But worse still are those that respond to an individual with something like “Ha!”, apparently forgetting that many others will see this gibberish, not just the one that sent the message being responded to. And even worse are those that write, “Thanks for the RT!” Thanks for sharing your insecurity with me by noting how important an RT is to you.

Why anyone would want this crap clogging their Twitter feed and rendering it useless is beyond me. Links and short comments on relevant stories are what works.

And you know those folks that are following thousands of others? It’s pretty clear such folks are not reading their own Twitter feeds. I don’t give a damn if they follow me or not.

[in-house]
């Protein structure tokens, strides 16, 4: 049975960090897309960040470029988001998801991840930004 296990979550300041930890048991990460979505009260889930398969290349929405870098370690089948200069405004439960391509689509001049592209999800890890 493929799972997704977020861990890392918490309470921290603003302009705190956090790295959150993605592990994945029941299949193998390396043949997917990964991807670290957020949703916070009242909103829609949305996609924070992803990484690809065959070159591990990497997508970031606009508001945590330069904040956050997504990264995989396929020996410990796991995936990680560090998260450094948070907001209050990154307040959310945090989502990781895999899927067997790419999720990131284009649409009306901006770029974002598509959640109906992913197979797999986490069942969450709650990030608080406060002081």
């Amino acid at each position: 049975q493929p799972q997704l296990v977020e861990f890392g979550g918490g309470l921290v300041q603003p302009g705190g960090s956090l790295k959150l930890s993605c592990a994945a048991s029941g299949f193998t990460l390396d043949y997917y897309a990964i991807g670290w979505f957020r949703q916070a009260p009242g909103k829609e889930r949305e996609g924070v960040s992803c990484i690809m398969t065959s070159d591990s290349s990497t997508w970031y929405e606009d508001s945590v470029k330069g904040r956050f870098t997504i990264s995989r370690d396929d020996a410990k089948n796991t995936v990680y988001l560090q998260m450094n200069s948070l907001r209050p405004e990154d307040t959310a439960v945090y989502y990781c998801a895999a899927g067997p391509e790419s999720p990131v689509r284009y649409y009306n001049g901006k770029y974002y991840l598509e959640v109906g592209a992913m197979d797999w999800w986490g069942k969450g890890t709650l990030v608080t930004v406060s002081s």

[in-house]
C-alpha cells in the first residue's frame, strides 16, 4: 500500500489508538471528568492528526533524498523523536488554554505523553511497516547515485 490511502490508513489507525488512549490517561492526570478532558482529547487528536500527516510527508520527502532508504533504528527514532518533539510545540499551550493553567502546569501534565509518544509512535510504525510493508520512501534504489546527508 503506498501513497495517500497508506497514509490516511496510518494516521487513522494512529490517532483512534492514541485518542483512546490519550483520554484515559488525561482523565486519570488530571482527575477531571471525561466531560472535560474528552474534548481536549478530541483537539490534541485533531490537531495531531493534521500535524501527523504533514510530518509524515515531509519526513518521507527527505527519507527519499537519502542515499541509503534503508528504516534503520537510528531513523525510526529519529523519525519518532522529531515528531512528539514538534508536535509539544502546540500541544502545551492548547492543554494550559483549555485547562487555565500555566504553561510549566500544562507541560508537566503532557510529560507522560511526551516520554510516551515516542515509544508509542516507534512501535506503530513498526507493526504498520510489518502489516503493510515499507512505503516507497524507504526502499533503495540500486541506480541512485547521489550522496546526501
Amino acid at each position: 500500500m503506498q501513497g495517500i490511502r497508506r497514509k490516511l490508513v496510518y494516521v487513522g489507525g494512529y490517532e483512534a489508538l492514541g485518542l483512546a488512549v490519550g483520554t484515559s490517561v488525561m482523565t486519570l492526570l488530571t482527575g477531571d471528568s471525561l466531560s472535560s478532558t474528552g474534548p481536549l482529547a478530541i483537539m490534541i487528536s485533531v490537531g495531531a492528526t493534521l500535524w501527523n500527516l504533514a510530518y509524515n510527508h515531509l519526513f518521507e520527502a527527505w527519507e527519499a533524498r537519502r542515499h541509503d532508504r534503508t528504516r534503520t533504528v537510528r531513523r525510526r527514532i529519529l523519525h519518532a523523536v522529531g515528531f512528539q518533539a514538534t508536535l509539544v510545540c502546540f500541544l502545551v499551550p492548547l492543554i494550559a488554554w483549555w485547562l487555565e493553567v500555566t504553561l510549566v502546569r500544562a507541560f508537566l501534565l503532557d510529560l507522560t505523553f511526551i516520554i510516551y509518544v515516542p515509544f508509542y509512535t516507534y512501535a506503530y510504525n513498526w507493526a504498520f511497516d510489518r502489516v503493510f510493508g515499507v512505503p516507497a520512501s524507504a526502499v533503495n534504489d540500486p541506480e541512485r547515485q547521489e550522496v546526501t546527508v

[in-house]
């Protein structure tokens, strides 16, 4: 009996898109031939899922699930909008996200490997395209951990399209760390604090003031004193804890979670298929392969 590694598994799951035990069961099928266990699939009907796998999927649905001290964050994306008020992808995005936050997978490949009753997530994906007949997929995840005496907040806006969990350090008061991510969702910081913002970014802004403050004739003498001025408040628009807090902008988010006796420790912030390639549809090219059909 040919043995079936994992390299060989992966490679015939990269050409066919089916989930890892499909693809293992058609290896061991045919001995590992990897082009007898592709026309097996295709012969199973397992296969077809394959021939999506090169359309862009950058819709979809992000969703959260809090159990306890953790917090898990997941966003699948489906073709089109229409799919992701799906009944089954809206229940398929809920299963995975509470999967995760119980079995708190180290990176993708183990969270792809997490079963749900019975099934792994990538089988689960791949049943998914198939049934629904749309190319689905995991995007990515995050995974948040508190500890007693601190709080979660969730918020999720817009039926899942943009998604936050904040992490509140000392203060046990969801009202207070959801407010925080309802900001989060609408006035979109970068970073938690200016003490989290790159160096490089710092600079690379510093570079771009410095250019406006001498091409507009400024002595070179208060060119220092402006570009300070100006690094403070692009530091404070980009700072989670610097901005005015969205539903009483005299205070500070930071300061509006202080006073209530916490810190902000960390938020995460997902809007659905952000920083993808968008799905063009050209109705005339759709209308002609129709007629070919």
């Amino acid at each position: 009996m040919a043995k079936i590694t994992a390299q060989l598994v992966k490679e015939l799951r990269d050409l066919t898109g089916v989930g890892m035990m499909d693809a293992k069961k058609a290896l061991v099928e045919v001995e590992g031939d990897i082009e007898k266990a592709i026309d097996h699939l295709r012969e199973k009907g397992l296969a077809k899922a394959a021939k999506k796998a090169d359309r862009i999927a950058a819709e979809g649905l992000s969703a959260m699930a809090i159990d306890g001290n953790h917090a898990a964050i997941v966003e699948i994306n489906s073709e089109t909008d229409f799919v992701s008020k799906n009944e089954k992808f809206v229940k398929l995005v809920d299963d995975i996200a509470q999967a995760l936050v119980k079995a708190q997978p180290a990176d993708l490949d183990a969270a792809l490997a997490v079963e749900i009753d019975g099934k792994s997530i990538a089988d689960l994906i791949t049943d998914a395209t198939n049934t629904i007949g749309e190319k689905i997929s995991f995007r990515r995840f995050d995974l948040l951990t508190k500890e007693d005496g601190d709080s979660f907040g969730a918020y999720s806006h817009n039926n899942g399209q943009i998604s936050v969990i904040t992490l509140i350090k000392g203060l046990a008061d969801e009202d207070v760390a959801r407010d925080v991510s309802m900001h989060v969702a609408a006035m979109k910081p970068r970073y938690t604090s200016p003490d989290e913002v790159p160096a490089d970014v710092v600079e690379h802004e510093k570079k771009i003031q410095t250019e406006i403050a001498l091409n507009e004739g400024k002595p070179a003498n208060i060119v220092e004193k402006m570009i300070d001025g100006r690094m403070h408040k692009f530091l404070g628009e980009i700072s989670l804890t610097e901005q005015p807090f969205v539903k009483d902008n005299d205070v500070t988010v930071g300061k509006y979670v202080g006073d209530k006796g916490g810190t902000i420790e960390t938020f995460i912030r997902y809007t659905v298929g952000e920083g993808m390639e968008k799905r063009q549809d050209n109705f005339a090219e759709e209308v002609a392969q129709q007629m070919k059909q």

Last year I spoke at a conference on social media down in Washington DC. And a woman that followed after me was hit by an audience question: If someone follows you on Twitter, are you supposed to follow them back? “Yes!” she cried, as that was the polite thing to do. I almost fell off my chair as I recognized the entire audience had just become dumber for having heard this.

Twitter can be a good tool that certainly replaces RSS. Just be sure to carefully cull the list of those you follow. You can follow me if you want (@Turkewitz) but don’t be upset if I don’t follow back. My brain has a limited capacity.

That’s my two pesos. Bruce Carton’s mileage will vary. And remember that no one will ever put the number of your Twitter follows on your headstone.

Elsewhere on the subject:

Really Simple Sign of the Future (Greenfield)

The End of GoogleReader: A Sign of Blogging’s Decline and Lessons for Lawyers (Elefant)